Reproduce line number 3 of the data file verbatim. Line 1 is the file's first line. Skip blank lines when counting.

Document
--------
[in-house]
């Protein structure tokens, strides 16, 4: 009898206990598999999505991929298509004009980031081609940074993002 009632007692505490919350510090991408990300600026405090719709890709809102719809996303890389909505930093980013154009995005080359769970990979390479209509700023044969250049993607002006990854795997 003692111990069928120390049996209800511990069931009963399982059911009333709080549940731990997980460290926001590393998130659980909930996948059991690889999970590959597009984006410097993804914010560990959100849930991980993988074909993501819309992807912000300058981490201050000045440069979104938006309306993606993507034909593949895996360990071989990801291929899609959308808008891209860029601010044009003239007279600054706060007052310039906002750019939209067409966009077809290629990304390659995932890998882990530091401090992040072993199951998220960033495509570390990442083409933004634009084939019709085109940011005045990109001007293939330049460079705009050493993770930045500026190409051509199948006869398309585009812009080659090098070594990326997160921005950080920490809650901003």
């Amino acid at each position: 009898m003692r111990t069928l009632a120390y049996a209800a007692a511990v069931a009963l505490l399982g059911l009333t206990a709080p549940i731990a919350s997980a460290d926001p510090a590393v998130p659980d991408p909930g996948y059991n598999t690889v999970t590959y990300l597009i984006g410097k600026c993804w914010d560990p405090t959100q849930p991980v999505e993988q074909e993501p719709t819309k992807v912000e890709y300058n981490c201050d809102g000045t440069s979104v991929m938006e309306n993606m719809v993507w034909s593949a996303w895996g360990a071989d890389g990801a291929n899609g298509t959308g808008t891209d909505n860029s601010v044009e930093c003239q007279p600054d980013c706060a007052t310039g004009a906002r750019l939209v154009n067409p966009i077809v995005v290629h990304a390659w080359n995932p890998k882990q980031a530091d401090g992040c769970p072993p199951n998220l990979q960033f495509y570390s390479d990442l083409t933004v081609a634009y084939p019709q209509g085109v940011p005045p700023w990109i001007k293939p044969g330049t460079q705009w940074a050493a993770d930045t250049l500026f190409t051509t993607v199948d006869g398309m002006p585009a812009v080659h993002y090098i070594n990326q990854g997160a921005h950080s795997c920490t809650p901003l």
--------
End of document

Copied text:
């Amino acid at each position: 009898m003692r111990t069928l009632a120390y049996a209800a007692a511990v069931a009963l505490l399982g059911l009333t206990a709080p549940i731990a919350s997980a460290d926001p510090a590393v998130p659980d991408p909930g996948y059991n598999t690889v999970t590959y990300l597009i984006g410097k600026c993804w914010d560990p405090t959100q849930p991980v999505e993988q074909e993501p719709t819309k992807v912000e890709y300058n981490c201050d809102g000045t440069s979104v991929m938006e309306n993606m719809v993507w034909s593949a996303w895996g360990a071989d890389g990801a291929n899609g298509t959308g808008t891209d909505n860029s601010v044009e930093c003239q007279p600054d980013c706060a007052t310039g004009a906002r750019l939209v154009n067409p966009i077809v995005v290629h990304a390659w080359n995932p890998k882990q980031a530091d401090g992040c769970p072993p199951n998220l990979q960033f495509y570390s390479d990442l083409t933004v081609a634009y084939p019709q209509g085109v940011p005045p700023w990109i001007k293939p044969g330049t460079q705009w940074a050493a993770d930045t250049l500026f190409t051509t993607v199948d006869g398309m002006p585009a812009v080659h993002y090098i070594n990326q990854g997160a921005h950080s795997c920490t809650p901003l």